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Piece   Listen
verb
Piece  v. i.  To unite by a coalescence of parts; to fit together; to join. "It pieced better."






Collaborative International Dictionary of English 0.48








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"Piece" Quotes from Famous Books



... armour and their lengthy spears are never cast away. So nice they look, piled in the plate, that first to taste them I'd fain be. In every pair of legs they have, the crabs are full of tender jade-like meat. Each piece of ruddy fat, which in their shell bumps up, emits a fragrant smell. Besides much meat, they have a greater relish for me still, eight feet as well. Who bids me drink a thousand cups of wine in order to enhance my joy? What time I can behold their ...
— Hung Lou Meng, Book II • Cao Xueqin

... she came down and engaged in this service to take or destroy her. She did come down agreeably to the information he received. She transported a piece of artillery and other stores to the island, and made repeated passages during the day between the ...
— A Compilation of the Messages and Papers of the Presidents - Section 2 (of 2) of Volume 3: Martin Van Buren • James D. Richardson

... declared the voice of Heywood, in a lull. By the sound, he was standing on the rungs of the ladder, with his head at the level of the platform; also by the sound, he was enjoying himself inordinately. "What a jolly good piece of luck! Scrap metal and copper cash. Firing money at us—like you, Captain. Just what we thought, too. Some unruly gang among them wouldn't wait, and forced matters. Tonight was premature. The beggars have plenty of powder, ...
— Dragon's blood • Henry Milner Rideout

... and see if I cannot hit him," cried Roger. Roger was not long in getting the gun, while Kemp, hurrying forward, obtained a piece of rancid pork, which he fastened to ...
— Roger Willoughby - A Story of the Times of Benbow • William H. G. Kingston

... have already said. You are perfectly at liberty to tell whom you like. It makes no difference whatever to me. And, well, I don't want to be disturbed just now." Rising, he walked across to the writing-table, and taking a piece of note-paper bearing the Heyburn crest, rapidly pencilled some memoranda upon it. He was, it seemed, taking a copy of one ...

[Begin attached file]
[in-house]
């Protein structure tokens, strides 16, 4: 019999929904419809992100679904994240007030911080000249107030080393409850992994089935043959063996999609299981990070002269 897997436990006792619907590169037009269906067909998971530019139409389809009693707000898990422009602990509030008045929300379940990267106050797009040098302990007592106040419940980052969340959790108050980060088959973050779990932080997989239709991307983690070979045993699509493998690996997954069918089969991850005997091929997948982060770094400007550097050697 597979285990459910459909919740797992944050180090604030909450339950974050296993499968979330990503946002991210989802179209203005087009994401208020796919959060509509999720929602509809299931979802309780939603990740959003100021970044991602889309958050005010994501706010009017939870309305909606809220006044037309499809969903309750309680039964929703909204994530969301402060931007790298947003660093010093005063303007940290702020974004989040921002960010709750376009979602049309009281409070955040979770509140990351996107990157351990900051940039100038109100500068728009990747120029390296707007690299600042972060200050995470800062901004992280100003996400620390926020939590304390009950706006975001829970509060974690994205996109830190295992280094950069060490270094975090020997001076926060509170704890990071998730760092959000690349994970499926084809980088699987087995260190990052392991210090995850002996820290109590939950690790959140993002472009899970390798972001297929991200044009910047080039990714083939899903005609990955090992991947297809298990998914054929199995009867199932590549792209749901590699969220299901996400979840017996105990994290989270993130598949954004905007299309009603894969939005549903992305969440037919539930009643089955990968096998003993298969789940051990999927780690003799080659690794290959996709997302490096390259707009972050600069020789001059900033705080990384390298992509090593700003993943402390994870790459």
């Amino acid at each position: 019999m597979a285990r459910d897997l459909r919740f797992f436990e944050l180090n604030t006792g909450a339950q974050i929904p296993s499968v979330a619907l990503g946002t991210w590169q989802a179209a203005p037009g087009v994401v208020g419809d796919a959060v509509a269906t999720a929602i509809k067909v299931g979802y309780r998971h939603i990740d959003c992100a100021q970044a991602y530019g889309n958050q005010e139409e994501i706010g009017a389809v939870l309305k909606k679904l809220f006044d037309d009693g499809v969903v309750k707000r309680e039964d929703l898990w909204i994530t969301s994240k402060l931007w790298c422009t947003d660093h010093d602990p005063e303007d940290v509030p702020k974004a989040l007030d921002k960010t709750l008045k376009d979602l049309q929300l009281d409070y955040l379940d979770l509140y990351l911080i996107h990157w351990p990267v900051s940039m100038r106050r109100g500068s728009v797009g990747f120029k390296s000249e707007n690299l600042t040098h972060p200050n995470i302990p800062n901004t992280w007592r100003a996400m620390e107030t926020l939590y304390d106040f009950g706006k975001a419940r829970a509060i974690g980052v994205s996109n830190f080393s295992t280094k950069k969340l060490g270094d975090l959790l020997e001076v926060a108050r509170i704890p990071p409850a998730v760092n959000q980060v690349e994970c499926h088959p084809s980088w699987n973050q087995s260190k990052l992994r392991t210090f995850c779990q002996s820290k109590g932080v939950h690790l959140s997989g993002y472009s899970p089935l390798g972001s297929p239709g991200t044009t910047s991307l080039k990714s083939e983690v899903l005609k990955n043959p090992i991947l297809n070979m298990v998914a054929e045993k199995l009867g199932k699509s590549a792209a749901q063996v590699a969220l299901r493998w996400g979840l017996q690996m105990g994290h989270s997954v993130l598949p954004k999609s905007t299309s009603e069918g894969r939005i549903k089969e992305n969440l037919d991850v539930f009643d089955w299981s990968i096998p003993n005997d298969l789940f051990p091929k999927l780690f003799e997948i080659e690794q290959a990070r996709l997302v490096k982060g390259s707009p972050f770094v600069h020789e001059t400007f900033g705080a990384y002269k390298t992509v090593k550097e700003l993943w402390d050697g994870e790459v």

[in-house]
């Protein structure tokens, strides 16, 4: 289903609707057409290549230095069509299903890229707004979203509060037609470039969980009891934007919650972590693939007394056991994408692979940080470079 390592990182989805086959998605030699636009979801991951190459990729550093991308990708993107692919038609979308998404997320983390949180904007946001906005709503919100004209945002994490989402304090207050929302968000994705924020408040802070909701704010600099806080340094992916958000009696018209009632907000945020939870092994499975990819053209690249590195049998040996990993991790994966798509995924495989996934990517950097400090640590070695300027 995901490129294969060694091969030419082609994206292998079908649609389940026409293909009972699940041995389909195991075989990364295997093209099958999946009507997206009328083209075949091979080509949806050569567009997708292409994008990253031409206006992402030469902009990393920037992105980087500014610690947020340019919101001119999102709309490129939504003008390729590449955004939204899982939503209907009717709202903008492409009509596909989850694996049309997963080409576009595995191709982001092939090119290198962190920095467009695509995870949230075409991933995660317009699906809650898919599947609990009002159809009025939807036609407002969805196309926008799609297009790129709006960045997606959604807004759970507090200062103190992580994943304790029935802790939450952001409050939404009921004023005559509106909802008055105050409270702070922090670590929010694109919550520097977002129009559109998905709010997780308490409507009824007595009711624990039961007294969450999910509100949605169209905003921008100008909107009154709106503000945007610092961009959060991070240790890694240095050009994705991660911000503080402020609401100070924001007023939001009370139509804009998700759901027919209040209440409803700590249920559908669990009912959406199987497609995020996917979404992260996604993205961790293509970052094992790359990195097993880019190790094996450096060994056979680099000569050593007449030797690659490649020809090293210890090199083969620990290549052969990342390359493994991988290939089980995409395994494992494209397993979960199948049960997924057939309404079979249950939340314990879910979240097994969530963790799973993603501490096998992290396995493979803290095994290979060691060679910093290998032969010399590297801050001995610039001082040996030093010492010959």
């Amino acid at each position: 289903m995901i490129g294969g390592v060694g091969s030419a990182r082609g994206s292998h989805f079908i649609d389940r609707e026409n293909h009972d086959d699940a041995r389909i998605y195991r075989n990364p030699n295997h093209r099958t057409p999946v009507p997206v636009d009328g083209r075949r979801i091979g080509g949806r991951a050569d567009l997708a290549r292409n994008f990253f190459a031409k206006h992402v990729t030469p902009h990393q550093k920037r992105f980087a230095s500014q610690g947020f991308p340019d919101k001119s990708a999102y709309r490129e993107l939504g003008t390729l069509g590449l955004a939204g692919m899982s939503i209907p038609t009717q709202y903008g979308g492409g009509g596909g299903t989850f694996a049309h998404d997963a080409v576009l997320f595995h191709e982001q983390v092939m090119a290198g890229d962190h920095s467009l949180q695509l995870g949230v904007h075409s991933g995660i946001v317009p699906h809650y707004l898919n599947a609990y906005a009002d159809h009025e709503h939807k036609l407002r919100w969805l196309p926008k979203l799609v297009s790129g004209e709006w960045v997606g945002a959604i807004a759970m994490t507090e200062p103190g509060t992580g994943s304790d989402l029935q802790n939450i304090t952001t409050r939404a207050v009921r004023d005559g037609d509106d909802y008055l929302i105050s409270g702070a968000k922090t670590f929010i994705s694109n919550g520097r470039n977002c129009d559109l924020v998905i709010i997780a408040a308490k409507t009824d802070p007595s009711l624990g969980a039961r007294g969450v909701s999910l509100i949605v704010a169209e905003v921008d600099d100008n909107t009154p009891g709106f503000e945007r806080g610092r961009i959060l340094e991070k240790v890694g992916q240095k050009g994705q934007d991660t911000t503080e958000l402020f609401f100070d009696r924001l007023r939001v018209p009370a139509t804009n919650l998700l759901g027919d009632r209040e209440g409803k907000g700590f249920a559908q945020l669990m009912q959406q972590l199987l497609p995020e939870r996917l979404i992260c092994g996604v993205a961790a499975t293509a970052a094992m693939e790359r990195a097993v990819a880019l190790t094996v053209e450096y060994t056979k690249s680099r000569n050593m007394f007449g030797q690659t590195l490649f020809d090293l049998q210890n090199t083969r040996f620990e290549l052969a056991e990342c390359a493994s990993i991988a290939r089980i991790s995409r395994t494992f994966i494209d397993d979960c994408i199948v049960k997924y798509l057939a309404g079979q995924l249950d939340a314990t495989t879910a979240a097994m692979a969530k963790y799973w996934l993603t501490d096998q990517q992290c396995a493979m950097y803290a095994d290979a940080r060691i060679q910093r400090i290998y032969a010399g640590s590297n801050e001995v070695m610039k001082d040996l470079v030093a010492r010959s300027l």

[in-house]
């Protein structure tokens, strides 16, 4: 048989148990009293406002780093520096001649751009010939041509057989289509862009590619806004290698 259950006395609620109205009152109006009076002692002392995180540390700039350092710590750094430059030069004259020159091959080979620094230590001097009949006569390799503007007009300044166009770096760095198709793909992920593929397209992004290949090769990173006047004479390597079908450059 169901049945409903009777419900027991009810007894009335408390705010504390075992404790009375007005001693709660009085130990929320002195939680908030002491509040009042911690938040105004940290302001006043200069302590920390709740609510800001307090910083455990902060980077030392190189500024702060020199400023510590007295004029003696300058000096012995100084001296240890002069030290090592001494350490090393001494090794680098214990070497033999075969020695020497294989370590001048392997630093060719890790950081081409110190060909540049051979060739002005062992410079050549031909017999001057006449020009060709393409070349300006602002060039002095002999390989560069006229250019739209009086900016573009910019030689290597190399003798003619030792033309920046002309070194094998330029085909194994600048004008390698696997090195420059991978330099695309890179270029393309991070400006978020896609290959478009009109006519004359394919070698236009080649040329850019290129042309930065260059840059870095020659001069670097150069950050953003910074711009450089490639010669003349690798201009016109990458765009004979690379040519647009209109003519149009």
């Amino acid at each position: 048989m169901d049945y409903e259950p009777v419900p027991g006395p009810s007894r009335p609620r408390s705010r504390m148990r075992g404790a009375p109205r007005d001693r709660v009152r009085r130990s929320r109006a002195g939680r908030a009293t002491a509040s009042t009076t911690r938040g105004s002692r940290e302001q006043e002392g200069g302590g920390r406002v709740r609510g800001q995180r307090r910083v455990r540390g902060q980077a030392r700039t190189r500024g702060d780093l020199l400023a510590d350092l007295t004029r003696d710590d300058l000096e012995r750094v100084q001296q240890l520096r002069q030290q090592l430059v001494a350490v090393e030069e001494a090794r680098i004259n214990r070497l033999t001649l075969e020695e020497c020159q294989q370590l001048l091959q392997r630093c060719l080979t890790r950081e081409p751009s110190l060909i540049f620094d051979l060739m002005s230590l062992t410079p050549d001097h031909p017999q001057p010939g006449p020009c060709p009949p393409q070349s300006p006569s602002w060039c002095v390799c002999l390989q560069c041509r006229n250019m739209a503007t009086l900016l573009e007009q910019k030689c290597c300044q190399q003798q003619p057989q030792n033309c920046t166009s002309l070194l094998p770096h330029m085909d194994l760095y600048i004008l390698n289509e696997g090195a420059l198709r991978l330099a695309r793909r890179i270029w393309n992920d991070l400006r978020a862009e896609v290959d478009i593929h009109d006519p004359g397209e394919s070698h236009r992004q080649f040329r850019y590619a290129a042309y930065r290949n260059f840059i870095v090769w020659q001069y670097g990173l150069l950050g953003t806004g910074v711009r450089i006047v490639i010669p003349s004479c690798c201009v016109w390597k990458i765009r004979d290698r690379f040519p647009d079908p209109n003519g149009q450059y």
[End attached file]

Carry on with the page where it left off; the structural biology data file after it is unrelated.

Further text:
— The House of Whispers • William Le Queux

... up the key, unlocked the suitcase, and stood ready for further orders. The Baron was standing with Bettermann by the tripod; the latter was talking and detaching some piece of mechanism within the apparatus. His voice came clearly across ...
— Those Who Smiled - And Eleven Other Stories • Perceval Gibbon

... him up to the starting pole again. But he was no story-teller. He skipped like a cheap gas engine. We had to take the story away from him piece by piece. He'd dodged his Smiths down a side street, it seems, on the plea that there weren't any more Smiths coming—and they might as well go over to his room. All would have been well if one Smith hadn't got an awful thirst. There was a corner drug store ...
— At Good Old Siwash • George Fitch

... such a work in the next world must depend upon their being so; and all that is required to be stipulated in such grants is that mango tamarind, pipal, or 'bar' (i.e. banyan) trees, at the rate of twenty-five the English acre, shall be planted and kept up in every piece of land granted for the purpose; and that a well of 'pakka' masonry shall be made for the purpose of watering them, in the smallest, as well as in the largest, piece of ground granted, and kept ...
— Rambles and Recollections of an Indian Official • William Sleeman

... that stops thought. That is the only thought that ought to be stopped. That is the ultimate evil against which all religious authority was aimed. It only appears at the end of decadent ages like our own: and already Mr. H.G.Wells has raised its ruinous banner; he has written a delicate piece of scepticism called "Doubts of the Instrument." In this he questions the brain itself, and endeavours to remove all reality from all his own assertions, past, present, and to come. But it was against this remote ...
— Orthodoxy • G. K. Chesterton

... Here was the sacred elephant once more in the compound, and not a piece out of his treasure chest. He was in luck. In the midst of his self-congratulations came the alarming news that a large body of men were seen approaching across the desert from the direction of Allaha. Bala Khan, his chiefs and ...
— The Adventures of Kathlyn • Harold MacGrath

... the bonnet and cape carefully upon her grandmother's smooth bed and went down to tell Hepzibah that it was the teacher, who had arrived. She had not wanted to leave Miss Dorothy, in order to give the old servant this piece of information, but now that her chance had come she went ...
— Little Maid Marian • Amy E. Blanchard

... by your laws no man can make a contract for a horse or piece of land until he is twenty-one years of age, and by which contract he is not bound if any deception has been practiced, or if the party contracting has not fulfilled his part of the agreement—so long as the parties in all mere civil contracts retain their ...
— History of Woman Suffrage, Volume I • Elizabeth Cady Stanton, Susan B. Anthony, and Matilda Joslyn Gage

... the posado, the dominie put a piece of money into my hand, as if to pay me for having carried his valise; and I heard him tell the landlord that he was waiting for a young English milord, who was anxious to return home by way of Bogota. I then ...
— In New Granada - Heroes and Patriots • W.H.G. Kingston

... (c.i.f., FY89); commodities—manufactured goods, machinery and transportation equipment, cotton piece goods, crude oil, foodstuffs; partners—FRG, UK, ...
— The 1990 CIA World Factbook • United States. Central Intelligence Agency

... before them his tragedy called OEdipus Coloneus, which he had written at the very time of his accusation, marvellous exactly and cunningly, did of himself ask the judges whether they thought any sottish or doting man could do the like piece of work. ...
— The Apology of the Church of England • John Jewel